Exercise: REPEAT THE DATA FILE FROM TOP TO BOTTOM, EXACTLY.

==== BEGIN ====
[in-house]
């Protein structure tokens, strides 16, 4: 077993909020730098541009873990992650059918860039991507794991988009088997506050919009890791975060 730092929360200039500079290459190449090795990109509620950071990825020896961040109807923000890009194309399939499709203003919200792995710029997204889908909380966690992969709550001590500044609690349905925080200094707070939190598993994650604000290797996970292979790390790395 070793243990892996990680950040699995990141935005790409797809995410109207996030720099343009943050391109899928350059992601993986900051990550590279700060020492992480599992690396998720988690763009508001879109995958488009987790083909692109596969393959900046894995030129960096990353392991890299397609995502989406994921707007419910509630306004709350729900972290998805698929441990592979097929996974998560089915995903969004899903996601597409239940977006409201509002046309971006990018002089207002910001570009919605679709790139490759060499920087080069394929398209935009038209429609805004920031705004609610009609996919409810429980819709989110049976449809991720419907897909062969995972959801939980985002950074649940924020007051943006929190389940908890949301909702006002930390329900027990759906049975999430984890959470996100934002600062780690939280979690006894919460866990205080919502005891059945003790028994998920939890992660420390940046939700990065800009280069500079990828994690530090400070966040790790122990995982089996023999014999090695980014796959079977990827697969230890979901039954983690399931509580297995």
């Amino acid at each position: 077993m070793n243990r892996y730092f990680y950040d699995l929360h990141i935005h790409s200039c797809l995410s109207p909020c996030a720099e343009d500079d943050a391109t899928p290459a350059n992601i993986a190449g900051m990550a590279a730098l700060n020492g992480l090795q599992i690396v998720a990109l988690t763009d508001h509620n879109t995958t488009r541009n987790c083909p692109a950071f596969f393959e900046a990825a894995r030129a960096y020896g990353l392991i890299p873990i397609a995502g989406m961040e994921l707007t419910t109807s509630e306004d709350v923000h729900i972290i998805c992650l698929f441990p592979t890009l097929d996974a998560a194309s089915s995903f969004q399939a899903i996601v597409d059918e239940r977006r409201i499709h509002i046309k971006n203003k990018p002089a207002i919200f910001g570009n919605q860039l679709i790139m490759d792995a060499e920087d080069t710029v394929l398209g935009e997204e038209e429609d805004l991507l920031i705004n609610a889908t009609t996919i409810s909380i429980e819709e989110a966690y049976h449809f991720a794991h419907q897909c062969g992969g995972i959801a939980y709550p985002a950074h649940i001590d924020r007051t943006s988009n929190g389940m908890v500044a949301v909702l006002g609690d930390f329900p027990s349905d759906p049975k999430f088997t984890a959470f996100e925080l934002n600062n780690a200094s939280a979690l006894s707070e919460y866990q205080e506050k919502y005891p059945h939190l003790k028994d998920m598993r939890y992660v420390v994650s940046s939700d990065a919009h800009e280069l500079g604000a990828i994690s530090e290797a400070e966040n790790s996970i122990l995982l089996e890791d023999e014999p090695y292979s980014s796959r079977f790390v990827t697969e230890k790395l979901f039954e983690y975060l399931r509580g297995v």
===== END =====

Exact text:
[in-house]
């Protein structure tokens, strides 16, 4: 077993909020730098541009873990992650059918860039991507794991988009088997506050919009890791975060 730092929360200039500079290459190449090795990109509620950071990825020896961040109807923000890009194309399939499709203003919200792995710029997204889908909380966690992969709550001590500044609690349905925080200094707070939190598993994650604000290797996970292979790390790395 070793243990892996990680950040699995990141935005790409797809995410109207996030720099343009943050391109899928350059992601993986900051990550590279700060020492992480599992690396998720988690763009508001879109995958488009987790083909692109596969393959900046894995030129960096990353392991890299397609995502989406994921707007419910509630306004709350729900972290998805698929441990592979097929996974998560089915995903969004899903996601597409239940977006409201509002046309971006990018002089207002910001570009919605679709790139490759060499920087080069394929398209935009038209429609805004920031705004609610009609996919409810429980819709989110049976449809991720419907897909062969995972959801939980985002950074649940924020007051943006929190389940908890949301909702006002930390329900027990759906049975999430984890959470996100934002600062780690939280979690006894919460866990205080919502005891059945003790028994998920939890992660420390940046939700990065800009280069500079990828994690530090400070966040790790122990995982089996023999014999090695980014796959079977990827697969230890979901039954983690399931509580297995």
């Amino acid at each position: 077993m070793n243990r892996y730092f990680y950040d699995l929360h990141i935005h790409s200039c797809l995410s109207p909020c996030a720099e343009d500079d943050a391109t899928p290459a350059n992601i993986a190449g900051m990550a590279a730098l700060n020492g992480l090795q599992i690396v998720a990109l988690t763009d508001h509620n879109t995958t488009r541009n987790c083909p692109a950071f596969f393959e900046a990825a894995r030129a960096y020896g990353l392991i890299p873990i397609a995502g989406m961040e994921l707007t419910t109807s509630e306004d709350v923000h729900i972290i998805c992650l698929f441990p592979t890009l097929d996974a998560a194309s089915s995903f969004q399939a899903i996601v597409d059918e239940r977006r409201i499709h509002i046309k971006n203003k990018p002089a207002i919200f910001g570009n919605q860039l679709i790139m490759d792995a060499e920087d080069t710029v394929l398209g935009e997204e038209e429609d805004l991507l920031i705004n609610a889908t009609t996919i409810s909380i429980e819709e989110a966690y049976h449809f991720a794991h419907q897909c062969g992969g995972i959801a939980y709550p985002a950074h649940i001590d924020r007051t943006s988009n929190g389940m908890v500044a949301v909702l006002g609690d930390f329900p027990s349905d759906p049975k999430f088997t984890a959470f996100e925080l934002n600062n780690a200094s939280a979690l006894s707070e919460y866990q205080e506050k919502y005891p059945h939190l003790k028994d998920m598993r939890y992660v420390v994650s940046s939700d990065a919009h800009e280069l500079g604000a990828i994690s530090e290797a400070e966040n790790s996970i122990l995982l089996e890791d023999e014999p090695y292979s980014s796959r079977f790390v990827t697969e230890k790395l979901f039954e983690y975060l399931r509580g297995v």